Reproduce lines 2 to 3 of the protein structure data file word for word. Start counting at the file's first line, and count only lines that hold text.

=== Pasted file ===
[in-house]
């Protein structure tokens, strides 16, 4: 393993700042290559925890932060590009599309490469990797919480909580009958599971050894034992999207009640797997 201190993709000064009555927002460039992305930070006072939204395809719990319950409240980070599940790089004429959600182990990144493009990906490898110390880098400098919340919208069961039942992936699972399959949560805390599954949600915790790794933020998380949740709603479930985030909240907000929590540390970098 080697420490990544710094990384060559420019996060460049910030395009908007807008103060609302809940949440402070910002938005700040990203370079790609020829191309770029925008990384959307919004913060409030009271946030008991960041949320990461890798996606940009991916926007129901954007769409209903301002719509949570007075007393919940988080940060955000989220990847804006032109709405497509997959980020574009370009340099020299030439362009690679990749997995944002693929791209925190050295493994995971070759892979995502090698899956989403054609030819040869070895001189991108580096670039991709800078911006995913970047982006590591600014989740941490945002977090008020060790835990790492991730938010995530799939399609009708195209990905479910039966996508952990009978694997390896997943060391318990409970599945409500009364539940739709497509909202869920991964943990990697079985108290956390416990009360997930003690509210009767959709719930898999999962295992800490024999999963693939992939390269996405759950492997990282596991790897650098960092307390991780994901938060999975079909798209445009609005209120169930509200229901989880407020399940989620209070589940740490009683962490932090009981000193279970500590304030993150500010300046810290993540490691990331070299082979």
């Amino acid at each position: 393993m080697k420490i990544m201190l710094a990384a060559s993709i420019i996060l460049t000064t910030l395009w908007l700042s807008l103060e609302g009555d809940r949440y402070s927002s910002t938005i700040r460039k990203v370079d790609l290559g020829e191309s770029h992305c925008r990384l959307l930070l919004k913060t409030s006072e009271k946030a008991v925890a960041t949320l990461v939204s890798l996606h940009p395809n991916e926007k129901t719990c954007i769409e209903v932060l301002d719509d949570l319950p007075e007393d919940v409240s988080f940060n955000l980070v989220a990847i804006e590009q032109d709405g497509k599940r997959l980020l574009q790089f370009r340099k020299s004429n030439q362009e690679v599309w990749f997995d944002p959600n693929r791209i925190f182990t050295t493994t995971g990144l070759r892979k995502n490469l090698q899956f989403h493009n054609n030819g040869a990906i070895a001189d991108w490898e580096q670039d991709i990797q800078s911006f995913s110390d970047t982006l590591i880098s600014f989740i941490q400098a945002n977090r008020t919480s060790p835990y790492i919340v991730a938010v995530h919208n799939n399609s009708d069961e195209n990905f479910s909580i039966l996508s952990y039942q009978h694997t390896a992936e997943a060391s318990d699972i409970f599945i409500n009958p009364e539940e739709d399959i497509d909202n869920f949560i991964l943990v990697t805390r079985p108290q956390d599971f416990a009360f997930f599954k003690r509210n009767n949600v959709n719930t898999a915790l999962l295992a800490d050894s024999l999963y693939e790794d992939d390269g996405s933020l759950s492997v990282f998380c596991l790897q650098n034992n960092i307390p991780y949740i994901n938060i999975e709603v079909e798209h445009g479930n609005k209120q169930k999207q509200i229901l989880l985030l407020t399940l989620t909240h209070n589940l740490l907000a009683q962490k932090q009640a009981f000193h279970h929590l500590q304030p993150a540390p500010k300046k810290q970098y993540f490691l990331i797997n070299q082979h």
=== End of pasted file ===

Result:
């Protein structure tokens, strides 16, 4: 393993700042290559925890932060590009599309490469990797919480909580009958599971050894034992999207009640797997 201190993709000064009555927002460039992305930070006072939204395809719990319950409240980070599940790089004429959600182990990144493009990906490898110390880098400098919340919208069961039942992936699972399959949560805390599954949600915790790794933020998380949740709603479930985030909240907000929590540390970098 080697420490990544710094990384060559420019996060460049910030395009908007807008103060609302809940949440402070910002938005700040990203370079790609020829191309770029925008990384959307919004913060409030009271946030008991960041949320990461890798996606940009991916926007129901954007769409209903301002719509949570007075007393919940988080940060955000989220990847804006032109709405497509997959980020574009370009340099020299030439362009690679990749997995944002693929791209925190050295493994995971070759892979995502090698899956989403054609030819040869070895001189991108580096670039991709800078911006995913970047982006590591600014989740941490945002977090008020060790835990790492991730938010995530799939399609009708195209990905479910039966996508952990009978694997390896997943060391318990409970599945409500009364539940739709497509909202869920991964943990990697079985108290956390416990009360997930003690509210009767959709719930898999999962295992800490024999999963693939992939390269996405759950492997990282596991790897650098960092307390991780994901938060999975079909798209445009609005209120169930509200229901989880407020399940989620209070589940740490009683962490932090009981000193279970500590304030993150500010300046810290993540490691990331070299082979």
């Amino acid at each position: 393993m080697k420490i990544m201190l710094a990384a060559s993709i420019i996060l460049t000064t910030l395009w908007l700042s807008l103060e609302g009555d809940r949440y402070s927002s910002t938005i700040r460039k990203v370079d790609l290559g020829e191309s770029h992305c925008r990384l959307l930070l919004k913060t409030s006072e009271k946030a008991v925890a960041t949320l990461v939204s890798l996606h940009p395809n991916e926007k129901t719990c954007i769409e209903v932060l301002d719509d949570l319950p007075e007393d919940v409240s988080f940060n955000l980070v989220a990847i804006e590009q032109d709405g497509k599940r997959l980020l574009q790089f370009r340099k020299s004429n030439q362009e690679v599309w990749f997995d944002p959600n693929r791209i925190f182990t050295t493994t995971g990144l070759r892979k995502n490469l090698q899956f989403h493009n054609n030819g040869a990906i070895a001189d991108w490898e580096q670039d991709i990797q800078s911006f995913s110390d970047t982006l590591i880098s600014f989740i941490q400098a945002n977090r008020t919480s060790p835990y790492i919340v991730a938010v995530h919208n799939n399609s009708d069961e195209n990905f479910s909580i039966l996508s952990y039942q009978h694997t390896a992936e997943a060391s318990d699972i409970f599945i409500n009958p009364e539940e739709d399959i497509d909202n869920f949560i991964l943990v990697t805390r079985p108290q956390d599971f416990a009360f997930f599954k003690r509210n009767n949600v959709n719930t898999a915790l999962l295992a800490d050894s024999l999963y693939e790794d992939d390269g996405s933020l759950s492997v990282f998380c596991l790897q650098n034992n960092i307390p991780y949740i994901n938060i999975e709603v079909e798209h445009g479930n609005k209120q169930k999207q509200i229901l989880l985030l407020t399940l989620t909240h209070n589940l740490l907000a009683q962490k932090q009640a009981f000193h279970h929590l500590q304030p993150a540390p500010k300046k810290q970098y993540f490691l990331i797997n070299q082979h």